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Sea Mammals or Marine Mammals
Sea mammals or marine mammals includes diverse group of various (around 120) species of mammals. All these species either lives at sea or depends on the ocean for food. These mammal species include:
- Sirenians (Dugong and Manatees),
- Cetaceans (Dolphin, Whales, and Porpoises),
- Pinniped (Walrus, True Seals, and Eared Seals),
- several Otters (the Sea Otter and Marine Otter), and
- Polar Bear
The polar bear is generally included in marine mammals. Marine mammals are mainly evolved from land dwelling ancestors, but now have adapted several things for life at sea such as hydrodynamic body shapes, thermoregulatory adaptations and, modified appendages. The most adapted are cetaceans and the sirenians. They spend all their life under water, while the other species spend some time on land.
Marine mammals are highly charismatic megafauna, but now many are endangered due to their commercial uses. They were abused for fur, meat, blubber and ivory. Now a day they are protected from the commercial misuse.
As the mammals have spines, they are optimized for running. They can move up and down, but have little motion sideways. Mammals swim with their spine up and down, while deep sea fish swim by moving their spine sideways. Because of which, mammals have horizontal caudal fins, while fish have vertical caudal fins.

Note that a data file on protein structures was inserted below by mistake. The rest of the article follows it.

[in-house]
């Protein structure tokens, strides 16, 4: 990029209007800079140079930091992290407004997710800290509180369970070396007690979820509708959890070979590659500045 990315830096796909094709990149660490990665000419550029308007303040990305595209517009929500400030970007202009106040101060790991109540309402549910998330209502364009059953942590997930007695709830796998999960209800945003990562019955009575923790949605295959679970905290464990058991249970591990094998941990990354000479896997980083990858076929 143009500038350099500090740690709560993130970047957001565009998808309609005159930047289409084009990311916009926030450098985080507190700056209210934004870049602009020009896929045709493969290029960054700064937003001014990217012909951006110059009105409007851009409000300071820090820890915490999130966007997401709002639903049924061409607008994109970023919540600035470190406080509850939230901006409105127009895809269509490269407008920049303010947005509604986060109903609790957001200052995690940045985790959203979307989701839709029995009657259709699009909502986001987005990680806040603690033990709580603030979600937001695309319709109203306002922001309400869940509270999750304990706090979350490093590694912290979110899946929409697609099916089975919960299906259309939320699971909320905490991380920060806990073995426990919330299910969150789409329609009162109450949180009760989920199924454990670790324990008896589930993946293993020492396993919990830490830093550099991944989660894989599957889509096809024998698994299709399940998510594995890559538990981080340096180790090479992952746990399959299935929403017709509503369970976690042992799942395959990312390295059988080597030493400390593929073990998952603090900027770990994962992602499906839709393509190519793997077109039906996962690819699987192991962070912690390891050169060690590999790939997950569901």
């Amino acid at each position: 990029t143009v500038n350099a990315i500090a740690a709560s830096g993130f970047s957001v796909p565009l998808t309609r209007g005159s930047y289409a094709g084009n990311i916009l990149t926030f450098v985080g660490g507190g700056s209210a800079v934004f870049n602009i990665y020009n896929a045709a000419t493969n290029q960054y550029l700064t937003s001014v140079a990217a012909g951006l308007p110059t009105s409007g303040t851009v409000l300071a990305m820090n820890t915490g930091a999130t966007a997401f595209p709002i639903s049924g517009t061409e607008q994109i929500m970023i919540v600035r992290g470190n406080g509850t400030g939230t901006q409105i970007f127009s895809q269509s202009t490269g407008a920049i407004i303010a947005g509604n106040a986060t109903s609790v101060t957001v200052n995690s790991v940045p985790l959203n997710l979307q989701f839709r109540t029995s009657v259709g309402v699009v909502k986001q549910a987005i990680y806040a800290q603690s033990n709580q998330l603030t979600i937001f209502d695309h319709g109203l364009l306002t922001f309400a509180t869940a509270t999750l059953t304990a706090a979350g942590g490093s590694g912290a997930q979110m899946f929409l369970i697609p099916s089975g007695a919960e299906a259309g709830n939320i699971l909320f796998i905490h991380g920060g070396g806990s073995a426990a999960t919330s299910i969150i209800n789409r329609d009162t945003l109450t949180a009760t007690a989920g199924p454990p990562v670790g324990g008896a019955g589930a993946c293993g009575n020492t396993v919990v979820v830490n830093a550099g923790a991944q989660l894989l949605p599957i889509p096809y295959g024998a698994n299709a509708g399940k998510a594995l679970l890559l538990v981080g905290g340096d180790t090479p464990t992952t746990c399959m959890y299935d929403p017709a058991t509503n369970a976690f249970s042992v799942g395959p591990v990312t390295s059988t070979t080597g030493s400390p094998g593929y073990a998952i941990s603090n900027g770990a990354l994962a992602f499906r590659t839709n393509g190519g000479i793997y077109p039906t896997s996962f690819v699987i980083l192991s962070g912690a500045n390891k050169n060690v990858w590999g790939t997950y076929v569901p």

There are many differences between sea mammals and other sea life, which are given below:
- The marine mammals breathe air, whereas the other sea animals takes oxygen from water.
- Marine mammals have thick layer of blubber, which helps them to prevent heat loss. Exceptions to these are the sea otters and polar bears, which depends on fur and behavior to stay away from hypothermia.
- Marine mammals give birth to young lives and the female produces milk to feed them. They give birth to one calf or pup at a time. The milk from marine mammals generally exceeds 40-50% fat content which helps the young to develop the blubber.
- Unlike other marine lives, marine mammals maintain a high internal body temperature. The thick blubber, countercurrent exchange, fur and the air bubbles between skin and water helps them to maintain the high body temperature.
- Dislike other sea lives; marine mammals have hairs on their body. The cetaceans have little bristles around the head or mouth. Some cetaceans don't have hairs. However, every member of carnivora has fur or hairs. But the thickness of hairs is much in polar bears and sea otters than the sea lions. The coat of hair helps the polar bears and sea otters for thermoregulation. However these hairs also give disadvantage to the mammals, as it slows down their swimming.